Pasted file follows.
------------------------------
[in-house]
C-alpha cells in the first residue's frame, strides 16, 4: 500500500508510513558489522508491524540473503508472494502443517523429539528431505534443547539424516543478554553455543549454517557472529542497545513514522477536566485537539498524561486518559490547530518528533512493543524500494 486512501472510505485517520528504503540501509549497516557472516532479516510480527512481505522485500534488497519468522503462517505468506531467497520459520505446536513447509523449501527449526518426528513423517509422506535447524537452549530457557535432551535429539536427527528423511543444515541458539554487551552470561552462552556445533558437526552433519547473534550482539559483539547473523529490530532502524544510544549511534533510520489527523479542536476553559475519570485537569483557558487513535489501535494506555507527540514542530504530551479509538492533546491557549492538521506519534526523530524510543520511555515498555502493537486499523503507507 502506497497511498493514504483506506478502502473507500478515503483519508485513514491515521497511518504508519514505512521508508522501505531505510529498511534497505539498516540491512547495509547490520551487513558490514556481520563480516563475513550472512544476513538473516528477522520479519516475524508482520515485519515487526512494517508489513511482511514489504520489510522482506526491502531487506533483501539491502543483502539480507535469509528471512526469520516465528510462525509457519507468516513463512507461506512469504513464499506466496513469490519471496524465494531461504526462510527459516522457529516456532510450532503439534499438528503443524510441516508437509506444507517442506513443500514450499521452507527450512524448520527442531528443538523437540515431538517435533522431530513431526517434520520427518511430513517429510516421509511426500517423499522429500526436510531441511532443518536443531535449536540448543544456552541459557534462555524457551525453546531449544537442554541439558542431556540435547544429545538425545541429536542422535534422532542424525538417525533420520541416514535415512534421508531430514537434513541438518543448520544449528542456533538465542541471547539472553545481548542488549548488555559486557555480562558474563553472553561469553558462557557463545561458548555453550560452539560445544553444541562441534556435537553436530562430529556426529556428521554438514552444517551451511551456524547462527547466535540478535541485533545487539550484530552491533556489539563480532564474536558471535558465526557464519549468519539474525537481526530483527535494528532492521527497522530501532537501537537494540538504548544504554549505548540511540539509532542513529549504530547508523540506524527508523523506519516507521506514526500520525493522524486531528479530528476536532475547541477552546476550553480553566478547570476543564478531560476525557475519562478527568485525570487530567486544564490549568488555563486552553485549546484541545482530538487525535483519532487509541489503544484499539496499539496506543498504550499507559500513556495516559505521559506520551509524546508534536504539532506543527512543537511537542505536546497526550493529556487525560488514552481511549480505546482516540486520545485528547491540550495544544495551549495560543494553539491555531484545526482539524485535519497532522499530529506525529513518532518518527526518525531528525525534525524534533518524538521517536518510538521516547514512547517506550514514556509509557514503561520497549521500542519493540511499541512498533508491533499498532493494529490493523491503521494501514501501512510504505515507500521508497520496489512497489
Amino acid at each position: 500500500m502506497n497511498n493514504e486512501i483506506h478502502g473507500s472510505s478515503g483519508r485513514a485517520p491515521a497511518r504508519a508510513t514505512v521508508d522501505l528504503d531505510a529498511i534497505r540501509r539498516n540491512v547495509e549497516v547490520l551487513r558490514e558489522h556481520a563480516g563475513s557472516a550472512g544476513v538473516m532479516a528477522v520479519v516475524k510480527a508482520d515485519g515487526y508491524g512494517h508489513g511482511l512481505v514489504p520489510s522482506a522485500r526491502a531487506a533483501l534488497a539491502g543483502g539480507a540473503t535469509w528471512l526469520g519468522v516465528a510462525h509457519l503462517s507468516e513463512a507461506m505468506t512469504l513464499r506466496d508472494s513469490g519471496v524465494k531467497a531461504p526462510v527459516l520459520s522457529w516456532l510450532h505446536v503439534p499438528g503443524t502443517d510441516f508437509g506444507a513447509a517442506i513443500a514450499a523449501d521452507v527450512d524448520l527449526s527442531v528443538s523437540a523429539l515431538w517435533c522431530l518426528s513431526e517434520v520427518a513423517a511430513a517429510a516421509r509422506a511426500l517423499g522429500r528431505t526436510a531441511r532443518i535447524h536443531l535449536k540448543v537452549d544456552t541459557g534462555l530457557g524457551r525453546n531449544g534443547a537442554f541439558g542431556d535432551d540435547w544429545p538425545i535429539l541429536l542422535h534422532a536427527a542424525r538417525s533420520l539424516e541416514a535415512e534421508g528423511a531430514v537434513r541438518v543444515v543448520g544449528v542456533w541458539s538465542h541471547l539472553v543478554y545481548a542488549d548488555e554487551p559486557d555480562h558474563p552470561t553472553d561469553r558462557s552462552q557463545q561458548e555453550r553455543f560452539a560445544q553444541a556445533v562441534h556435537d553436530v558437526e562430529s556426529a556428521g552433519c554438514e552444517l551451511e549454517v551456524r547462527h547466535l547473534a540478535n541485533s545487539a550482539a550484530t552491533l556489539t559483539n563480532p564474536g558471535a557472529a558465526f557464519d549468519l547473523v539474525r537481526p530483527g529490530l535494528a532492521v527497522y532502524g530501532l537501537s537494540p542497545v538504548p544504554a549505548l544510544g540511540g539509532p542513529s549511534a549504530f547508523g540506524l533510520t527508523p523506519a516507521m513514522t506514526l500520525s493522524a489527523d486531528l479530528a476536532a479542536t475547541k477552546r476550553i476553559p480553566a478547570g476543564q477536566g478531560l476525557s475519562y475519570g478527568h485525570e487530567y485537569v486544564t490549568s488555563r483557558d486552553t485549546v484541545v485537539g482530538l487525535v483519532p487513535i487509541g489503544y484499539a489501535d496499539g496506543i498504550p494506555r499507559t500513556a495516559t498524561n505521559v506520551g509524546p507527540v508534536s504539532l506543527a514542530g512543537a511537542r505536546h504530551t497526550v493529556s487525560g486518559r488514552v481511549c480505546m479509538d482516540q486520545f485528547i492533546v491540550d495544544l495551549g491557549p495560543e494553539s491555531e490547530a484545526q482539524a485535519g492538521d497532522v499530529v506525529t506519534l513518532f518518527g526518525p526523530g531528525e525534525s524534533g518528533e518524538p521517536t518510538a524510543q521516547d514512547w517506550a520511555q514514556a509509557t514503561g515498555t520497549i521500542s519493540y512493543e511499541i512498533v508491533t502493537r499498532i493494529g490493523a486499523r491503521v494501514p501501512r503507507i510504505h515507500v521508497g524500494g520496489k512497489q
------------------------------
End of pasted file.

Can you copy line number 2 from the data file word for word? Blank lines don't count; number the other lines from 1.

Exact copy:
C-alpha cells in the first residue's frame, strides 16, 4: 500500500508510513558489522508491524540473503508472494502443517523429539528431505534443547539424516543478554553455543549454517557472529542497545513514522477536566485537539498524561486518559490547530518528533512493543524500494 486512501472510505485517520528504503540501509549497516557472516532479516510480527512481505522485500534488497519468522503462517505468506531467497520459520505446536513447509523449501527449526518426528513423517509422506535447524537452549530457557535432551535429539536427527528423511543444515541458539554487551552470561552462552556445533558437526552433519547473534550482539559483539547473523529490530532502524544510544549511534533510520489527523479542536476553559475519570485537569483557558487513535489501535494506555507527540514542530504530551479509538492533546491557549492538521506519534526523530524510543520511555515498555502493537486499523503507507 502506497497511498493514504483506506478502502473507500478515503483519508485513514491515521497511518504508519514505512521508508522501505531505510529498511534497505539498516540491512547495509547490520551487513558490514556481520563480516563475513550472512544476513538473516528477522520479519516475524508482520515485519515487526512494517508489513511482511514489504520489510522482506526491502531487506533483501539491502543483502539480507535469509528471512526469520516465528510462525509457519507468516513463512507461506512469504513464499506466496513469490519471496524465494531461504526462510527459516522457529516456532510450532503439534499438528503443524510441516508437509506444507517442506513443500514450499521452507527450512524448520527442531528443538523437540515431538517435533522431530513431526517434520520427518511430513517429510516421509511426500517423499522429500526436510531441511532443518536443531535449536540448543544456552541459557534462555524457551525453546531449544537442554541439558542431556540435547544429545538425545541429536542422535534422532542424525538417525533420520541416514535415512534421508531430514537434513541438518543448520544449528542456533538465542541471547539472553545481548542488549548488555559486557555480562558474563553472553561469553558462557557463545561458548555453550560452539560445544553444541562441534556435537553436530562430529556426529556428521554438514552444517551451511551456524547462527547466535540478535541485533545487539550484530552491533556489539563480532564474536558471535558465526557464519549468519539474525537481526530483527535494528532492521527497522530501532537501537537494540538504548544504554549505548540511540539509532542513529549504530547508523540506524527508523523506519516507521506514526500520525493522524486531528479530528476536532475547541477552546476550553480553566478547570476543564478531560476525557475519562478527568485525570487530567486544564490549568488555563486552553485549546484541545482530538487525535483519532487509541489503544484499539496499539496506543498504550499507559500513556495516559505521559506520551509524546508534536504539532506543527512543537511537542505536546497526550493529556487525560488514552481511549480505546482516540486520545485528547491540550495544544495551549495560543494553539491555531484545526482539524485535519497532522499530529506525529513518532518518527526518525531528525525534525524534533518524538521517536518510538521516547514512547517506550514514556509509557514503561520497549521500542519493540511499541512498533508491533499498532493494529490493523491503521494501514501501512510504505515507500521508497520496489512497489